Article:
If you’re new to the publishing world and are thinking about self-publishing, you may be wondering what a query letter is and whether you need one.
The Short Answer? No
There are two main routes you can take to publish your manuscript: You can self-publish, or you can take the more traditional route. If you choose to self-publish, you’ll need to figure out the publishing process on your own, get editing services, and do all your own marketing. If none of that intimidates you and you have the time, energy, and resources, then go for it.
So, if you’re self-publishing your manuscript, you do not need a query letter because you won’t be approaching publishers or literary agents.
However, if you’re hesitant to set out on your publishing journey by yourself, you may want to keep the option of traditional publishing on the table. If you choose to go the traditional route, you’ll need a literary agent, and for that, you’ll need a query letter. We can help you get connected with agents and publishers.
A Great Query Letter Gets You in the Door
You’ll want to use a literary agent because most publishing companies won’t look at your manuscript if you send it to them directly. They probably won’t even read your query letter. Publishers are swamped with letters and writing samples from aspiring authors, so most reputable publishing houses accept submissions from literary agents only.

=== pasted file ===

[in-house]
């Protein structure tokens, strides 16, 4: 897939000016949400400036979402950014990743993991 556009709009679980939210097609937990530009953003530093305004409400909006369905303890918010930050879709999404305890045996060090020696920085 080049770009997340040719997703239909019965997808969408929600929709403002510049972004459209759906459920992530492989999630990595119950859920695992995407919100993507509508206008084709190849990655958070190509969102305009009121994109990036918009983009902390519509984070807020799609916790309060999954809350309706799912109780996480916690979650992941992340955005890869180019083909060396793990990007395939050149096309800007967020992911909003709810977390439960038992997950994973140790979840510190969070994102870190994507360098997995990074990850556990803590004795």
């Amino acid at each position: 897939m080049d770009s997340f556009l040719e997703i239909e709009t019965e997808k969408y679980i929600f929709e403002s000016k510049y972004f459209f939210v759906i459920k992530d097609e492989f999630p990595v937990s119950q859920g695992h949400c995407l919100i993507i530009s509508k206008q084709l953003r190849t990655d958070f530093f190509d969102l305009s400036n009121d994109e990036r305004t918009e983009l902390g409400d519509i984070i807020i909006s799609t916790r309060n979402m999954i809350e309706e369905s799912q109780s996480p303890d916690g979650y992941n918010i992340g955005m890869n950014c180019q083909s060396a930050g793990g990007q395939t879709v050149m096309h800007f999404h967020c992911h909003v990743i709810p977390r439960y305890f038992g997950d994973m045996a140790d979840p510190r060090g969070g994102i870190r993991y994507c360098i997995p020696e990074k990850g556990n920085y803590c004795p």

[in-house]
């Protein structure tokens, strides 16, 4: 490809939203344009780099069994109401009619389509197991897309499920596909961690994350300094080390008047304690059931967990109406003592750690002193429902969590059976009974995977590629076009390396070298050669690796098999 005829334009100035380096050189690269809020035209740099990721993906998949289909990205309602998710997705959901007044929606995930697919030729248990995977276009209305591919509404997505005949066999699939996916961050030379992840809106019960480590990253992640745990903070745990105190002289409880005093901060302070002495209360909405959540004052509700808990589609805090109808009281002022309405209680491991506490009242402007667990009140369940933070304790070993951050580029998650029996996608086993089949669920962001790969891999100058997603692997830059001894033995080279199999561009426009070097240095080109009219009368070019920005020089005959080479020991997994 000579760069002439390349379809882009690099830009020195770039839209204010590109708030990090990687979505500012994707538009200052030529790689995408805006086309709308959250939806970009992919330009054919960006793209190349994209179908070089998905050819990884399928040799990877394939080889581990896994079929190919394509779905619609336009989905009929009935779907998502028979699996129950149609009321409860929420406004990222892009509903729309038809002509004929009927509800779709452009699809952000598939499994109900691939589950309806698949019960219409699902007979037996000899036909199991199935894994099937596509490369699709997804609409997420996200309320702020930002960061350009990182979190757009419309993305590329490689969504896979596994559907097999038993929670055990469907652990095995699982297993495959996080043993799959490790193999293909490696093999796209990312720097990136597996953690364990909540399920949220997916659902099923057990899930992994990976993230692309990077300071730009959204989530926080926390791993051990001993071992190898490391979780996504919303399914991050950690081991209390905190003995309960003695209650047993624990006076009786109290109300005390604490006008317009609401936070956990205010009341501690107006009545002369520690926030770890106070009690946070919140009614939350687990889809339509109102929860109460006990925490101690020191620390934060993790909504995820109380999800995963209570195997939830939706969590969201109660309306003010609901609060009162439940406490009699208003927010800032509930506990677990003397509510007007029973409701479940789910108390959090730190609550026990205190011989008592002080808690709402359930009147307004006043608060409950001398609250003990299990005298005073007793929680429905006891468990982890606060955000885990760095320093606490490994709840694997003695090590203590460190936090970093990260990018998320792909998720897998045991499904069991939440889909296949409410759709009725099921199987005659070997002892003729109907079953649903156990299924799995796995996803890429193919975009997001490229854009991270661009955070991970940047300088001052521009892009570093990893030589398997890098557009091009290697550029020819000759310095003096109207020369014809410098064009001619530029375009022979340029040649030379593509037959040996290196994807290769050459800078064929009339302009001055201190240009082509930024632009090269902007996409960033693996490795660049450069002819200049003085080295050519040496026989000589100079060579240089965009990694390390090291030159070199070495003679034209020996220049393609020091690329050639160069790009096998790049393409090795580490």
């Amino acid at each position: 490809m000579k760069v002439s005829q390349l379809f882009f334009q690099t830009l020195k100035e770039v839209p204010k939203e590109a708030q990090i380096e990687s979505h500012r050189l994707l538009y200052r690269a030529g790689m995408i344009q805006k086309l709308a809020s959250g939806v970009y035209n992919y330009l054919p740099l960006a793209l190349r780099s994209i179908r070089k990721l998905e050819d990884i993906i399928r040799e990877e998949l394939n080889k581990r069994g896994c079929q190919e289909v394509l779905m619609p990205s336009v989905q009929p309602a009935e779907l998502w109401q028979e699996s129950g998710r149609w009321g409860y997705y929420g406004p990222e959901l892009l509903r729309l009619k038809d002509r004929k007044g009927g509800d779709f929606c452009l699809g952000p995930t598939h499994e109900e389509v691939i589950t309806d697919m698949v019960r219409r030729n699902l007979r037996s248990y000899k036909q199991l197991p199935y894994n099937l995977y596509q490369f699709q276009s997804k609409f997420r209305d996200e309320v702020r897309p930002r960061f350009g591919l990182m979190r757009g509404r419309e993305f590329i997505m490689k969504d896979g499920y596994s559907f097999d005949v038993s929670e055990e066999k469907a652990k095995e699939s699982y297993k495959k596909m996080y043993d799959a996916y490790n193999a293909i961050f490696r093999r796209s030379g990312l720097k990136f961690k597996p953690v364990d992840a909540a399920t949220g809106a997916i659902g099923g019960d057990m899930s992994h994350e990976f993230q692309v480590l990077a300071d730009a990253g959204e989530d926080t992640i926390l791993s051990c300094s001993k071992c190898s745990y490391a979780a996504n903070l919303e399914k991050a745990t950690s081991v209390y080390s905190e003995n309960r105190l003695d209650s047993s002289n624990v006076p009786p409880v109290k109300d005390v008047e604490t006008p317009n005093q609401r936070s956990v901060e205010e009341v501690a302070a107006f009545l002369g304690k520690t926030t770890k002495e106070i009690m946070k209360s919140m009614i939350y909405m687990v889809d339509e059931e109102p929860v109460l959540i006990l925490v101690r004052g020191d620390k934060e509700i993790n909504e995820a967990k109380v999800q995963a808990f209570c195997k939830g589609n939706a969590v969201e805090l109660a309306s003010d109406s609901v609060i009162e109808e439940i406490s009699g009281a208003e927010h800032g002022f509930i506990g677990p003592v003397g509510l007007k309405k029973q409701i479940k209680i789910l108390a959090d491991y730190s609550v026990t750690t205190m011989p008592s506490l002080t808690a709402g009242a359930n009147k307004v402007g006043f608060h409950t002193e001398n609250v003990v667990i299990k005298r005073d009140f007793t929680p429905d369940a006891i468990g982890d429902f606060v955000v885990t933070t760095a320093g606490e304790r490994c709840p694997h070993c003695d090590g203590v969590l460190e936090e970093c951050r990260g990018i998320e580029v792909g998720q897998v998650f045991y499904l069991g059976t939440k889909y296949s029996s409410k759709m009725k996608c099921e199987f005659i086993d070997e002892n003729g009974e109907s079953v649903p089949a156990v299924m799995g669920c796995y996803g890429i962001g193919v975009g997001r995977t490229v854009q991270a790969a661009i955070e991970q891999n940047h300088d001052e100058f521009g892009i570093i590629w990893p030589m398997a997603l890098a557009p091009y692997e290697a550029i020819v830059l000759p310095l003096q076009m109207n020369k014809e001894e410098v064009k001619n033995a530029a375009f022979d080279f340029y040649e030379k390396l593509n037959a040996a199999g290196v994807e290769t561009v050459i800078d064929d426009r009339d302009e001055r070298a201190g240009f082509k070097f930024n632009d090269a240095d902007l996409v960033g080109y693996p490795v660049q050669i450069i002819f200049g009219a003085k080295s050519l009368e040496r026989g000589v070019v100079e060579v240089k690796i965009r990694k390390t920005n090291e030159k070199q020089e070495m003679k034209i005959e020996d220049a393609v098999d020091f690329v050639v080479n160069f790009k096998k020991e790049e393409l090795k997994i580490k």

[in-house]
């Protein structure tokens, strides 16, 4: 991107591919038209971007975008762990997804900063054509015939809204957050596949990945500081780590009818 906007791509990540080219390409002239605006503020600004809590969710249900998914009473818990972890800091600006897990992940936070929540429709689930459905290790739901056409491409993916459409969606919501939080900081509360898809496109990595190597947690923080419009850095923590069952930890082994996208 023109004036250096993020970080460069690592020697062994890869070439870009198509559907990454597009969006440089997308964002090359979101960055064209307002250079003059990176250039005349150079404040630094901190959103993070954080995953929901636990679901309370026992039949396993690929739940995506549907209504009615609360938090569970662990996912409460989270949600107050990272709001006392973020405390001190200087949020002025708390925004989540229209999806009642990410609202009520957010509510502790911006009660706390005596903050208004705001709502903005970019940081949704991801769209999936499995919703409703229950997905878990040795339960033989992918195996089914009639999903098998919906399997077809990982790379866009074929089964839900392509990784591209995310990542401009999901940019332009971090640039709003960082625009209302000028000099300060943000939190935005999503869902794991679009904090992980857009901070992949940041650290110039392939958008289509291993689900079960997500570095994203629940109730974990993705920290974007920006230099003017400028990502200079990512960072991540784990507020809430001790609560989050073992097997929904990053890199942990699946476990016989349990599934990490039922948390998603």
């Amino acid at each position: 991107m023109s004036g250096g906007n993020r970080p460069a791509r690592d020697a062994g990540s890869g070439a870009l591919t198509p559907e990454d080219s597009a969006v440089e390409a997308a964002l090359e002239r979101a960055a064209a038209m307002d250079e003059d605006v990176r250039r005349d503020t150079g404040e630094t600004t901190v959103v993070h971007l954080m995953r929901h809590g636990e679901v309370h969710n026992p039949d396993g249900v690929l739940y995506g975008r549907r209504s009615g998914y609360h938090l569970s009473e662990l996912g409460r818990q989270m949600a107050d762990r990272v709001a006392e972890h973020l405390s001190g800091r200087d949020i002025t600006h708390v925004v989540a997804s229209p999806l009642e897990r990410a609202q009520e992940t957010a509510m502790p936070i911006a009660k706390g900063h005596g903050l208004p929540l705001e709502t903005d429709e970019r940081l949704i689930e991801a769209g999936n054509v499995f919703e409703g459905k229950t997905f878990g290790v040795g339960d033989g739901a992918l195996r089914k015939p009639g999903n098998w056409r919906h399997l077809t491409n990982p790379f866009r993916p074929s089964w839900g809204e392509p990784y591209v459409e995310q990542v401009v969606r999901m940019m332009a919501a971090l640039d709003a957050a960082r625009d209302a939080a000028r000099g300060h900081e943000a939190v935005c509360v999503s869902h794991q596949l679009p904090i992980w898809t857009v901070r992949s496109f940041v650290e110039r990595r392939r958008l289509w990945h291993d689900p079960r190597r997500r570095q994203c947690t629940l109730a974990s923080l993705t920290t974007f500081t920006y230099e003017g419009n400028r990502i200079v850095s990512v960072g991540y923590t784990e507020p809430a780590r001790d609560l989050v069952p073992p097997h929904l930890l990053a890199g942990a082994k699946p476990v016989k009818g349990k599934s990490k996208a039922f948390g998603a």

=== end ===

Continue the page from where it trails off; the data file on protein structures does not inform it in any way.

A literary agent can get your manuscript in front of publishers, but before an agent can do that, you need to convince one to work with you.
This is where the query letter comes in. Basically, a query letter is the letter you send to an agent to pitch your manuscript. It should be short yet contain all the details necessary to give the agent an idea of what your manuscript is about.
The Art of the Query Letter
This may sound simple, but there is an art to it. A bad query letter will result in instant rejection from a literary agent even if your manuscript is great. This is why, if you want to win over a literary agent, you’ll need to wow her with your ability to communicate clearly and concisely about your project. You’ll need to prove you know what readers want.
The ultimate goal of the query letter is to get a literary agent excited about your work. Once you achieve that goal, you won’t be alone in the publishing process anymore. You’ll have a professional agent in your corner.
Take a moment to learn more about query letters to help you get to this next step.
If you’re deciding which route to take, traditional or self-publishing, there’s no harm in sending a letter to a few literary agents. You might connect with a great agent who understands your work, knows your audience, and can help you find a great publishing house.
If you don’t get any bites from the literary agents you send your query letter to, self-publishing is still an option—but you never know until you try!